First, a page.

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International Monetary Fund. African Dept.

Abstract

Sub-Saharan Africa is contending with an unprecedented health and economic crisis—one that, in just a few months, has jeopardized years of hard-won development gains and upended the lives and livelihoods of millions.

Jacques Waïtzenegger, Francis d’A. Collings, and Reimer O. Carstens

THE KINGDOM OF SWAZILAND, a former British protectorate, gained self-government in 1967 and independence on September 6, 1968. The country occupies an area of about 6,700 square miles in southeast Africa (see map on p. 391). Albeit a landlocked country, the eastern part of Swaziland lies within 40 miles of the Indian Ocean. The seaport of Lourenço Marques in Mozambique is 130 miles northeast of Manzini, which is the centrally located economic hub of Swaziland. Johannesburg is some 240 miles to the west.

International Monetary Fund

The fiscal crisis in the Kingdom of Swaziland emanating from a decline in revenue from the Southern African Customs Union and one of the largest public wage bills in sub-Saharan Africa has reached a critical stage. Faced with revenue shortfalls associated with slowing economic activity, uncontrolled public spending, and lack of financing, the authorities continued to deplete central bank reserves and accumulate domestic arrears. The authorities have been able to finance only a minimal amount of expenditure, including wages, utilities, and essential transfers.

International Monetary Fund

Economic growth in Swaziland has weakened over the past decade. This 2005 Article IV Consultation highlights that real GDP growth decelerated to 2.1 percent in 2004 and an estimated 1.8 percent in 2005. A prolonged drought affected agricultural output, particularly maize, the main staple crop, and cotton. The authorities completed a “Poverty Reduction Strategy and Action Plan” in October 2004. The document spells out policies with the overall objective of halving the 1995 poverty rate by 2015. However, little progress has been made toward this and other Millennium Development Goals.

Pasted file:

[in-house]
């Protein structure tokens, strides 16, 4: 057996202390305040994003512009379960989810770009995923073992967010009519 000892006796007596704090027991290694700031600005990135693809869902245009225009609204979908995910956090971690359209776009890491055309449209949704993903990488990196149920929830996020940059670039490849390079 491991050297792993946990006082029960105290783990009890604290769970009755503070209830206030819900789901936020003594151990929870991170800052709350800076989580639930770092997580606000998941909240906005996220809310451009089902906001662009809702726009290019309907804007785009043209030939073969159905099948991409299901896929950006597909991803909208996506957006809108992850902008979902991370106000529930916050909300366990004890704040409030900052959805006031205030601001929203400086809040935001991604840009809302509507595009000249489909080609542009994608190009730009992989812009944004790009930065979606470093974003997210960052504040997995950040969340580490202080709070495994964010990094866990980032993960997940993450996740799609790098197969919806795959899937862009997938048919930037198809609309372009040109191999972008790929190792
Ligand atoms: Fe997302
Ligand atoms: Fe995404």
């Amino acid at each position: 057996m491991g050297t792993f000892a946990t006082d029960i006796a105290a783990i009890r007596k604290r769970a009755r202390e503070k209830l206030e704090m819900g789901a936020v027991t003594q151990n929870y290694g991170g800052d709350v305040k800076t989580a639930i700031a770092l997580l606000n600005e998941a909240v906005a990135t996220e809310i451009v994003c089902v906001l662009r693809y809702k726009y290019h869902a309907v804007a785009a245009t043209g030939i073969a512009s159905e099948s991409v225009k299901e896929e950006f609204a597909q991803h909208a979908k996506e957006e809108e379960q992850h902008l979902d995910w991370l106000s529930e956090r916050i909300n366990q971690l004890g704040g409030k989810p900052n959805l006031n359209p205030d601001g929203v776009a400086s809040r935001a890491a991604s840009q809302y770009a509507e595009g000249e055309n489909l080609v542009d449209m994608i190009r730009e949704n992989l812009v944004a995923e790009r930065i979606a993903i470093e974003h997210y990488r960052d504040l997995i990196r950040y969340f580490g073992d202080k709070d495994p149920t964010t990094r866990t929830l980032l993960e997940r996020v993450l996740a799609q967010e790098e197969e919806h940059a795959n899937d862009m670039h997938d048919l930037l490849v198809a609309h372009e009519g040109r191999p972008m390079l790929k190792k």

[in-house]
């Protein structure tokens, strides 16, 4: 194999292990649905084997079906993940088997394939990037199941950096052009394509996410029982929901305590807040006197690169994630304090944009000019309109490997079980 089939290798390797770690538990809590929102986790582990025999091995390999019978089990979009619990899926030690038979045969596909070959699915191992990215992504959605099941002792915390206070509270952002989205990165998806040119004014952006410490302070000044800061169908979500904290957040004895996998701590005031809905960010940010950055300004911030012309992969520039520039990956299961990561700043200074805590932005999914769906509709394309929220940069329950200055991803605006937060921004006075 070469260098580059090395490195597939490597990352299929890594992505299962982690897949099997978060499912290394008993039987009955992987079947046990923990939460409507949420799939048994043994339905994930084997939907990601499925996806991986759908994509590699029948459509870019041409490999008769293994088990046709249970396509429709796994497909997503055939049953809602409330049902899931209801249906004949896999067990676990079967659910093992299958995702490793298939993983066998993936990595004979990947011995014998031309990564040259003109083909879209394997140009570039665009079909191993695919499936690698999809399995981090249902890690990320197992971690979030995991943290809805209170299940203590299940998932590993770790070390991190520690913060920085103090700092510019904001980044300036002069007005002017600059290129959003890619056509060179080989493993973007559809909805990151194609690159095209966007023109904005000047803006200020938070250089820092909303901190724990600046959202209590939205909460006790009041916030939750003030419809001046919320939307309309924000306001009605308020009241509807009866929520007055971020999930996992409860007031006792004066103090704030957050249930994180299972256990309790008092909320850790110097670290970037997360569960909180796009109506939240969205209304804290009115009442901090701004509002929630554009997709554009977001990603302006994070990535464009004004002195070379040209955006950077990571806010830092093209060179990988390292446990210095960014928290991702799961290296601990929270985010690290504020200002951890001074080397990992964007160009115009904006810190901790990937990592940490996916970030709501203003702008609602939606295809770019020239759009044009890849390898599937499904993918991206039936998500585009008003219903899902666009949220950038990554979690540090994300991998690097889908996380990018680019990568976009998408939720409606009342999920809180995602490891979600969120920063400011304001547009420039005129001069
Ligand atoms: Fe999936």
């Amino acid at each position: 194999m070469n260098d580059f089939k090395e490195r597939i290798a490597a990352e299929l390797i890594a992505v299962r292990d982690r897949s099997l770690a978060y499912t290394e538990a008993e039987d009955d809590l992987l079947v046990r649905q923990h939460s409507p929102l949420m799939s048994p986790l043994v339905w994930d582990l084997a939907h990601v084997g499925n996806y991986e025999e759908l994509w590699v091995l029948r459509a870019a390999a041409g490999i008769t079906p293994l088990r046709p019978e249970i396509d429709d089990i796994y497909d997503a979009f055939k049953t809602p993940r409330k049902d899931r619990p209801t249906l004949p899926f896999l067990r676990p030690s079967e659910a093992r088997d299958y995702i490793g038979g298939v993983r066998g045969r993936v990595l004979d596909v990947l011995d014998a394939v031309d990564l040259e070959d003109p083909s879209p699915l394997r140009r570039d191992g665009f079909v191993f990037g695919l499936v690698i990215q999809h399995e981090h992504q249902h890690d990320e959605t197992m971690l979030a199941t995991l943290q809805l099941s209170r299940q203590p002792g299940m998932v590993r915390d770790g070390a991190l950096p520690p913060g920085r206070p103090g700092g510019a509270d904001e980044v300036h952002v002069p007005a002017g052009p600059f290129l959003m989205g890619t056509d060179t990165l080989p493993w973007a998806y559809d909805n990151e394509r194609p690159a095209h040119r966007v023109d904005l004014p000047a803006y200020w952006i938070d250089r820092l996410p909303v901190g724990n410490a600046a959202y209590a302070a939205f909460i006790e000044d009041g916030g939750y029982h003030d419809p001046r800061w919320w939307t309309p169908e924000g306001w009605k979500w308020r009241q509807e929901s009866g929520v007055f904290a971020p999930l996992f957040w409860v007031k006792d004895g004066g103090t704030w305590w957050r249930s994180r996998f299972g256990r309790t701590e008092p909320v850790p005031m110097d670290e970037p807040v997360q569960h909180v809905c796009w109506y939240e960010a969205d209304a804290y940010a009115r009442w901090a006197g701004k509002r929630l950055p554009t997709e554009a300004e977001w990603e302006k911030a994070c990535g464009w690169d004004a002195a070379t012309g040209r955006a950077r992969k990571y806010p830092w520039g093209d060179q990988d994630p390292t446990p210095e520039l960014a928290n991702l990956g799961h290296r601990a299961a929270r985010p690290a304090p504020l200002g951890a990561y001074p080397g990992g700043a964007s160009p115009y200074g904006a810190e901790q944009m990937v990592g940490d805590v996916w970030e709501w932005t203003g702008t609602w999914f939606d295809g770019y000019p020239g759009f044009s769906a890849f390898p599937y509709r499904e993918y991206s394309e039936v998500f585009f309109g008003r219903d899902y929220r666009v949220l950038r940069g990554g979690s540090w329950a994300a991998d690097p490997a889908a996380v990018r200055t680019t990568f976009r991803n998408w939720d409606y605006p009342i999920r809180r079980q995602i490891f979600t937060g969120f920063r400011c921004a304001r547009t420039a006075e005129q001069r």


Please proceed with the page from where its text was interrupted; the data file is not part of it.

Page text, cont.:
International Monetary Fund

The Swazi economy has continued to register sluggish economic activity even as rising Southern African Customs Union revenue contributed to a large fiscal surplus and accumulation of international reserves. The unchecked growth of insufficiently regulated saving and credit cooperatives poses risks to the financial system. Fiscal policy should safeguard priority spending and fiscal sustainability. Executive Directors commend the government’s effort in rebuilding international reserves. Further efforts are needed to improve the quality and timeliness of data to better facilitate policy formulation and monitoring.

International Monetary Fund. African Dept.

This 2015 Article IV Consultation highlights that Swaziland's growth has been recovering since the 2010-11 fiscal crisis, albeit at a slower pace recently. Growth recovery following the fiscal crisis was broadly supported by the manufacturing and service sectors. In 2015, however, growth is expected to slow, owing to adverse weather conditions and a slowdown in tourism and transport sectors. Swaziland's growth outlook is projected to remain subdued over the medium term, while it is clouded with downside risks. Growth is expected to slow in 2016/17, followed by a modest recovery in the following years.

International Monetary Fund. African Dept.

2017 Article IV Consultation-Press Release; Staff Report; and Statement by the Executive Director for the Kingdom of Swaziland

International Monetary Fund
Economic growth in Swaziland has weakened over the past decade. This 2005 Article IV Consultation highlights that real GDP growth decelerated to 2.1 percent in 2004 and an estimated 1.8 percent in 2005. A prolonged drought affected agricultural output, particularly maize, the main staple crop, and cotton. The authorities completed a “Poverty Reduction Strategy and Action Plan” in October 2004. The document spells out policies with the overall objective of halving the 1995 poverty rate by 2015. However, little progress has been made toward this and other Millennium Development Goals.
International Monetary Fund
This 2002 Article IV Consultation highlights that real GDP growth for Swaziland fell from 7¾ percent annually during the 1980s to 3¾ percent during the 1990s. In 2001, growth declined further to 1.8 percent, reflecting a fall in export demand associated with the economic slowdown in South Africa, foreign disinvestment in some industries, and poor weather. Economic activity appears to have weakened further in 2002, with manufacturing output showing the effects of additional closures by foreign firms and agricultural output being affected by the drought in the region.